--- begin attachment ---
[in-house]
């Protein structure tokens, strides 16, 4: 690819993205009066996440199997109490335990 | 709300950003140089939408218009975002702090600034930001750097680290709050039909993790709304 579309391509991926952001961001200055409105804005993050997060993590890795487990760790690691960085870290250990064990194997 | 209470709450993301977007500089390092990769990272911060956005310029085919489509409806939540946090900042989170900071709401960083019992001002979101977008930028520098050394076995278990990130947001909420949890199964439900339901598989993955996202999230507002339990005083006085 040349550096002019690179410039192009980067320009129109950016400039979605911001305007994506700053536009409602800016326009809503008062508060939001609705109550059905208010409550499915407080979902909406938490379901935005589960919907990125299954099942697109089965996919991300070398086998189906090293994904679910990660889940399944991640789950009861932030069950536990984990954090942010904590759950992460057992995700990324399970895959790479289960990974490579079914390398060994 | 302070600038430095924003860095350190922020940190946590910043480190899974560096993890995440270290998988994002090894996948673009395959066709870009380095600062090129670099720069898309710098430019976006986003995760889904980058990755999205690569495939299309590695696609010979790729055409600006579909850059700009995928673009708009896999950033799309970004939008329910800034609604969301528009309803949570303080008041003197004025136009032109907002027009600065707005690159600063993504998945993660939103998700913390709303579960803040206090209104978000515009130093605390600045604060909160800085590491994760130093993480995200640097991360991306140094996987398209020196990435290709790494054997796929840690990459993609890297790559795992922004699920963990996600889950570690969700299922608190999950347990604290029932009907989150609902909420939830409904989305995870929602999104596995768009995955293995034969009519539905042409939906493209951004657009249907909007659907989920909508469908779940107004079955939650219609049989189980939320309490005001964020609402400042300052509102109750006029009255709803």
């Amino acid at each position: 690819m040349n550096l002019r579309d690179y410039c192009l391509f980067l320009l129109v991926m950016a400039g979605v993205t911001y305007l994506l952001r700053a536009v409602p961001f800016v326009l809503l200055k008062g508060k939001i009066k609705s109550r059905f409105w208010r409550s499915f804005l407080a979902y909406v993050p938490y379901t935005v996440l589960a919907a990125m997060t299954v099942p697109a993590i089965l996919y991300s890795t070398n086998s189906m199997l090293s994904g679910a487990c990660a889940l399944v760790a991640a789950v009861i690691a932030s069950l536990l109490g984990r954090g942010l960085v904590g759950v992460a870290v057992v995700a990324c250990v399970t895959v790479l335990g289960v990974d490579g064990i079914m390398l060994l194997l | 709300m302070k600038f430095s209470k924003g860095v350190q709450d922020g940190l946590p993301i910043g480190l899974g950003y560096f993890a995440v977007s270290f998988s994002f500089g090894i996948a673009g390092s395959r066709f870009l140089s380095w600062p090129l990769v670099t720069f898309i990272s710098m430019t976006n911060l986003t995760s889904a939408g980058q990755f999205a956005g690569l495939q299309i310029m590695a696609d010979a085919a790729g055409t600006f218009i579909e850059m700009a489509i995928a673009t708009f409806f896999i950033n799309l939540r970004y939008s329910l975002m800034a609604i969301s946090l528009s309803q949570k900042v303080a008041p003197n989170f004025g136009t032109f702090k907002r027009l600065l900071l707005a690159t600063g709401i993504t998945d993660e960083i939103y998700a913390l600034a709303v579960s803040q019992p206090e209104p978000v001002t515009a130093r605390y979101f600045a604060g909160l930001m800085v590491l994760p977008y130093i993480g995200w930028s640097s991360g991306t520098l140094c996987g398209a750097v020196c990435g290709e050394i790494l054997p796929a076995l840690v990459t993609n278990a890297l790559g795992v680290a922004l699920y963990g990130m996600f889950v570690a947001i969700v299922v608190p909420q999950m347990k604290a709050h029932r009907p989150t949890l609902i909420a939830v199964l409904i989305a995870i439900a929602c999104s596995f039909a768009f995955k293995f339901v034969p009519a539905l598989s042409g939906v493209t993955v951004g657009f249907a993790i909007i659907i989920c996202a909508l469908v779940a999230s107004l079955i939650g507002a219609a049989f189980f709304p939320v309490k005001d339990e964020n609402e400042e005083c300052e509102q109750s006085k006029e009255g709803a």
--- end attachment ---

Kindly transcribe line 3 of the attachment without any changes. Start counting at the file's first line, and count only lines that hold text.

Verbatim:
């Amino acid at each position: 690819m040349n550096l002019r579309d690179y410039c192009l391509f980067l320009l129109v991926m950016a400039g979605v993205t911001y305007l994506l952001r700053a536009v409602p961001f800016v326009l809503l200055k008062g508060k939001i009066k609705s109550r059905f409105w208010r409550s499915f804005l407080a979902y909406v993050p938490y379901t935005v996440l589960a919907a990125m997060t299954v099942p697109a993590i089965l996919y991300s890795t070398n086998s189906m199997l090293s994904g679910a487990c990660a889940l399944v760790a991640a789950v009861i690691a932030s069950l536990l109490g984990r954090g942010l960085v904590g759950v992460a870290v057992v995700a990324c250990v399970t895959v790479l335990g289960v990974d490579g064990i079914m390398l060994l194997l | 709300m302070k600038f430095s209470k924003g860095v350190q709450d922020g940190l946590p993301i910043g480190l899974g950003y560096f993890a995440v977007s270290f998988s994002f500089g090894i996948a673009g390092s395959r066709f870009l140089s380095w600062p090129l990769v670099t720069f898309i990272s710098m430019t976006n911060l986003t995760s889904a939408g980058q990755f999205a956005g690569l495939q299309i310029m590695a696609d010979a085919a790729g055409t600006f218009i579909e850059m700009a489509i995928a673009t708009f409806f896999i950033n799309l939540r970004y939008s329910l975002m800034a609604i969301s946090l528009s309803q949570k900042v303080a008041p003197n989170f004025g136009t032109f702090k907002r027009l600065l900071l707005a690159t600063g709401i993504t998945d993660e960083i939103y998700a913390l600034a709303v579960s803040q019992p206090e209104p978000v001002t515009a130093r605390y979101f600045a604060g909160l930001m800085v590491l994760p977008y130093i993480g995200w930028s640097s991360g991306t520098l140094c996987g398209a750097v020196c990435g290709e050394i790494l054997p796929a076995l840690v990459t993609n278990a890297l790559g795992v680290a922004l699920y963990g990130m996600f889950v570690a947001i969700v299922v608190p909420q999950m347990k604290a709050h029932r009907p989150t949890l609902i909420a939830v199964l409904i989305a995870i439900a929602c999104s596995f039909a768009f995955k293995f339901v034969p009519a539905l598989s042409g939906v493209t993955v951004g657009f249907a993790i909007i659907i989920c996202a909508l469908v779940a999230s107004l079955i939650g507002a219609a049989f189980f709304p939320v309490k005001d339990e964020n609402e400042e005083c300052e509102q109750s006085k006029e009255g709803a």